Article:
Fantasy equal: Morpheus
I remember from when I was a teenager, I used to have intense dreams orchestrated by what lies within my subconscious. I used to get them in varsity as well, but since I’ve started working, that particular fountain of pleasure has run dry.
What would the reason for this be? There are a few possibilities I can think of. Firstly, the younger you are, the more vivid your imagination. This explains why the older you get, the less interested you are in cartoons and animations, which usually are based on sci-fi, make-believe and fantasy themes. Adults would rather watch shows about modern day social situations, many of which they can relate to, rather than be taken to a realm of myth and fantasy. I would say your psychological maturity level dictates the intensity and nature of your dreams.
Secondly, everyone knows teenagers’ hormones are in overdrive and much more dominant than their elders. Boys must frequently have wet dreams; to wake up in the middle of the night after an extraordinary orgasm only to be woken up by your damp undies. How such orgasms happen is mindboggling to me, but it is an experience I miss and haven’t had for a long time. So would a decrease in testosterone levels be subject to the intensity and frequency of such intimate dreams?
The third reason springs from our time and energy factors. It is a given that teens and students have greater energy levels and more time for personal endeavours. With the start of your first official job, there is so much you need to get used to. One of the greatest adjustments is your time management and what to cramp into the few hours of me time you may have. Working from nine to five basically gives you the evening to do what needs to be done (cooking and cleaning) and hopefully a couple of hours of relaxation before you crawl into bed. By the time you can finally relax, your supply of juices (energy and creativity) has run dry. Not sure about you, but mine certainly does. So does your lifestyle (be it busy or comfortable) influence the intensity of your dreams? I would say yes.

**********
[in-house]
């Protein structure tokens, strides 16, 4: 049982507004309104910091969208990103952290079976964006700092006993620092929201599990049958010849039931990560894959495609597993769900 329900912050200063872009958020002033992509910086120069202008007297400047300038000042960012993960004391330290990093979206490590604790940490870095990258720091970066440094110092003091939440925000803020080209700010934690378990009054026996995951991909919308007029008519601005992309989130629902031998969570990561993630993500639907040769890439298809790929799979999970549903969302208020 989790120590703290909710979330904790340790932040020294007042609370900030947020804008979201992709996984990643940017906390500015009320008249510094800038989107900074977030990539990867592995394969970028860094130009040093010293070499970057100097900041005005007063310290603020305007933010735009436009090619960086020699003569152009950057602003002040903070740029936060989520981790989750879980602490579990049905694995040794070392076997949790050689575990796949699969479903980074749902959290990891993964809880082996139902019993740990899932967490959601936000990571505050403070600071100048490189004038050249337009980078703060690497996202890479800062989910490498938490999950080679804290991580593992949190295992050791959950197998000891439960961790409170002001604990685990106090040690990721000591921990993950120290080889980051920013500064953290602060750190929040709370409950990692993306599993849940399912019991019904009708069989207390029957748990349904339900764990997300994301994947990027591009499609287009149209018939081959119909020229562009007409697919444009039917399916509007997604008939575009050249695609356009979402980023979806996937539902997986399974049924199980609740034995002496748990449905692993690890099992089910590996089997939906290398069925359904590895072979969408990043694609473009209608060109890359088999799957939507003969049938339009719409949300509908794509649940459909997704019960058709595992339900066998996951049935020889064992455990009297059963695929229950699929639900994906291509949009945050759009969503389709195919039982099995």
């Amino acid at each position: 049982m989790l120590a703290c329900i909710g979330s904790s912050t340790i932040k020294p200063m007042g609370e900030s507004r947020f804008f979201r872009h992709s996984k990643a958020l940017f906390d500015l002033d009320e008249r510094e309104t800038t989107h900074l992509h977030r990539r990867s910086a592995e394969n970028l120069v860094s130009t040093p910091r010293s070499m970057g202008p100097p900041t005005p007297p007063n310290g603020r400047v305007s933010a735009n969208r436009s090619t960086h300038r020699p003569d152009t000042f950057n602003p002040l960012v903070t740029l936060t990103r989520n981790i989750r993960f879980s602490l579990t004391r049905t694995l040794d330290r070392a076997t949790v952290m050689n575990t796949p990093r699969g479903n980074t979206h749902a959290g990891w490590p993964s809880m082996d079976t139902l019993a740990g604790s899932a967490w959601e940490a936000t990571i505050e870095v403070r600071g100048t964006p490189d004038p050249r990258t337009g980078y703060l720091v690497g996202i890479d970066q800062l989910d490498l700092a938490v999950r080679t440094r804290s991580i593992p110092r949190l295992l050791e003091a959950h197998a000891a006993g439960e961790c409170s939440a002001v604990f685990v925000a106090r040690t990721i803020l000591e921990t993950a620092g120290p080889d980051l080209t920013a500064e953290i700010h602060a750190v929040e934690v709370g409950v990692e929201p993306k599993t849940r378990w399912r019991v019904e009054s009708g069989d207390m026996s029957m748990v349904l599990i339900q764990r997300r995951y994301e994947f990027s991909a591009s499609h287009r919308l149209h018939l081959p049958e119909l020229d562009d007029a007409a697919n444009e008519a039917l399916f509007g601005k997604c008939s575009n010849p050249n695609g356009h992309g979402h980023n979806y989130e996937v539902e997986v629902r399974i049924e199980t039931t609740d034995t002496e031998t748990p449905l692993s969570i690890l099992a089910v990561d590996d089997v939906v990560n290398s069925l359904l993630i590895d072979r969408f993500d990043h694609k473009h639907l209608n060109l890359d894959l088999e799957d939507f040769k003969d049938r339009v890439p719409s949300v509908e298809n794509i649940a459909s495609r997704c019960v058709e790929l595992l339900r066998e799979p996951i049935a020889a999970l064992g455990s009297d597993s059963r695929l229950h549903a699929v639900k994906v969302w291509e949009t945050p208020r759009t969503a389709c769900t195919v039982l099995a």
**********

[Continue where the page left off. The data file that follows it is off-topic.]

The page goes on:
This makes me think of the ancient Greeks and how they would pray to and worship a particular god to aid them in their troubles, their needs and desires. Was I to be an ancient Greek, the god Morpheus would be at the top of my list of gods to please. Morpheus is the Greek equivalent of the ancient Roman god of Hypnos (the fantasy connection to the first collection for this theme); the god of dreams and slumber. He would be able to shape my subconscious so I can relive those wonderful dreams I used to have and make me a happier me.
The collection below features men charmed by the slumber spell of the great Morpheus. I envy them...
"Morpheus sends images of humans in dreams or visions, and is responsible for shaping dreams, or giving shape to the beings that inhabit dreams. Phobetor made fearsome dreams (etymologically related to "phobia" from the Greek φόβος "fear"). Phantasos produced tricky and unreal dreams (hence "fantasy", "phantasmagoria", etc.). Together, these attendants of Hypnos rule the realm of dreams.
Morpheus also had special responsibility for the dreams of kings and heroes. For these reasons, Morpheus is often referred to as "Morpheus, the Greek god of dreams", in superiority to his brothers.
The drug Morphine is named after Morpheus for its ability to make one sleepy and dreamy."